Singapore in the BRI. Role, fears, challenges and opportunities

An analysis of Singapore's role in the BRI.

What will be the role of Singapore in the Belt and Road Initiative (BRI), the huge project conceived by the Chinese government and brilliantly promoted by the President Xi Jinping?

We are talking about 51 railways to connect 27 Chinese cities with 28 European ones and transport goods by rail, therefore shortening the time required by sea transportation.
In addition, a new 418 km railway line will connect China with Laos and from the Chinese province of Yunnan a 837 km high-speed line will connect China to the ports of Thailand.
By sea, we talk about dozens of ports in Asia, Middle East, Europe and Africa to be developed and strengthened. In addition to the purchase of the port of Piraeus in Greece, three Chinese government companies already acquired the port of Kumport in Turkey which is considered as an important intermodal junction ring between the railway network and the maritime road.
In November 2017, the port of Gwadar in Pakistan, was connected with the city of Kanshar in the North-Western Chinese province of Xinjiang.

To finance the BRI, Chinese assets will not be enough and, as it is a collaborative project that will require the participation and support of many players, it is logical to expect that financial institutions and investors from various countries will take part in it by contributing with the necessary funds.
Mainly involving infrastructural projects (but not only), the preferred instrument will be the issue of bonds and Singapore is the gateway to the Asian bond market.

As recalled by Ms. Jacqueline Loh, Deputy Managing Director, Monetary Authority of Singapore, during the 'Singapore - the gateway to Asia's Bond Market' seminar held in Singapore on 21 September 2017, the need of financing for infrastructures in Asia is extended, far beyond what governments and the banking system will be able to provide.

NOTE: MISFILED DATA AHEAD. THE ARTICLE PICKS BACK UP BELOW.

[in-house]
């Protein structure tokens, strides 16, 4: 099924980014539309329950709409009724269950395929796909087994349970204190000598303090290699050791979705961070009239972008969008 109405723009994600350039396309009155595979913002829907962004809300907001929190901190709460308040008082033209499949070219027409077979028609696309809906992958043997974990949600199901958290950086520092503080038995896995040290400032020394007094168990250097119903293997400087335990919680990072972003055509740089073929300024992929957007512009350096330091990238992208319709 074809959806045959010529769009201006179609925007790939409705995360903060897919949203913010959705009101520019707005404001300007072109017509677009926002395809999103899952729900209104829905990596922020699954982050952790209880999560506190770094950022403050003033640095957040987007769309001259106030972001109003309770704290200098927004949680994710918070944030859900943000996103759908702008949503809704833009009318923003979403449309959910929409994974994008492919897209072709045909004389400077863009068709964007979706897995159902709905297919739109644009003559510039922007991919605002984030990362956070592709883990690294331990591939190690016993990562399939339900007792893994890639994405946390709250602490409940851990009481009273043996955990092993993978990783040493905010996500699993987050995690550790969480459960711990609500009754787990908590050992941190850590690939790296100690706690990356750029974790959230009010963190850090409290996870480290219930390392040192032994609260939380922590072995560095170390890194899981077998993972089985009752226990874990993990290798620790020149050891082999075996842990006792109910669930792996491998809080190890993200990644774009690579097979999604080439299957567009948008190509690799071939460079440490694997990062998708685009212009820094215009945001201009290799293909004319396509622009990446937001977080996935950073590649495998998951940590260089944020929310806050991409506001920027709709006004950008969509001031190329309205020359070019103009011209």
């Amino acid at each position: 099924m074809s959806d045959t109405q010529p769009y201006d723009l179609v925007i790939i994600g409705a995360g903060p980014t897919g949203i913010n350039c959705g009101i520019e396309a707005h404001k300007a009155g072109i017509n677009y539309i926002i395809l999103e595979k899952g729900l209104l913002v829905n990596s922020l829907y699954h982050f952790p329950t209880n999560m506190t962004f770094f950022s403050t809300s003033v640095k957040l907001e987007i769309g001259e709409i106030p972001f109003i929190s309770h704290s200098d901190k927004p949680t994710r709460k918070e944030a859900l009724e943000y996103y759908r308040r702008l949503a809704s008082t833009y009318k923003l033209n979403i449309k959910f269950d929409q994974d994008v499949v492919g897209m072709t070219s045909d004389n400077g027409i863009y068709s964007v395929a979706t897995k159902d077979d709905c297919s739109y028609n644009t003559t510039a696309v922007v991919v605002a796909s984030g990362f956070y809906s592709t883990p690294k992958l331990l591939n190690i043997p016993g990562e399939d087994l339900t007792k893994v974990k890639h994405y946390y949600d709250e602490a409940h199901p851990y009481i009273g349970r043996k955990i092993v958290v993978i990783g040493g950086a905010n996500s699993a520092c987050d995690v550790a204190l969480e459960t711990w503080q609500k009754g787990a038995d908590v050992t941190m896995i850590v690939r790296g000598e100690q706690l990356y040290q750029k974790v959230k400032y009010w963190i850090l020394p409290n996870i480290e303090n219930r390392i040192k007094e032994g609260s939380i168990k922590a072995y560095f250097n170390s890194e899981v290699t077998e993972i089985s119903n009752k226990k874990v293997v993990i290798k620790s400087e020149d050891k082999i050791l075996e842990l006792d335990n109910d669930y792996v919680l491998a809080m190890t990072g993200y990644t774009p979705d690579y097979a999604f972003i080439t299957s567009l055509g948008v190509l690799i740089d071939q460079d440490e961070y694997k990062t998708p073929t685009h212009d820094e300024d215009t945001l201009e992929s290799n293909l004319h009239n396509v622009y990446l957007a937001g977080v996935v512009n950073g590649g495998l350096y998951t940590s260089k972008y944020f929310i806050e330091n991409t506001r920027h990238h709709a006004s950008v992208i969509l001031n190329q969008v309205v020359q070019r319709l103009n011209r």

The financing of this debt by private sector can play a significant role and the Singapore bond market is already using private assets for infrastructural projects.
Singapore is well located to serve the growing need of financing in Asia and offers an excellent ecosystem for companies looking for international bond markets to collect assets (often in foreign currencies and also in RMB) and to diversify funding sources.
Over 50 international and regional banks based in Singapore are engaged in bond markets and supported by international lawyers, accountants and rating agencies.
Approximately 60% of infrastructural projects in the ASEAN have benefited from 'project financing' or from advisory services by banks located in Singapore.

In addition to banks, investment funds, law firms with experience in cross-border transactions, the insurance sector in Singapore will play an important role.
According to Swiss Re, the BRI can transform itself into a 10.6 billion USD dollars insurance opportunity from now to 2030 for South East Asia only. In terms of insurance lines, the partition is: 5.3 billion US dollars in real estate, 3.9 US dollars in Engineering Services and 1.3 billion US dollars in the maritime sector.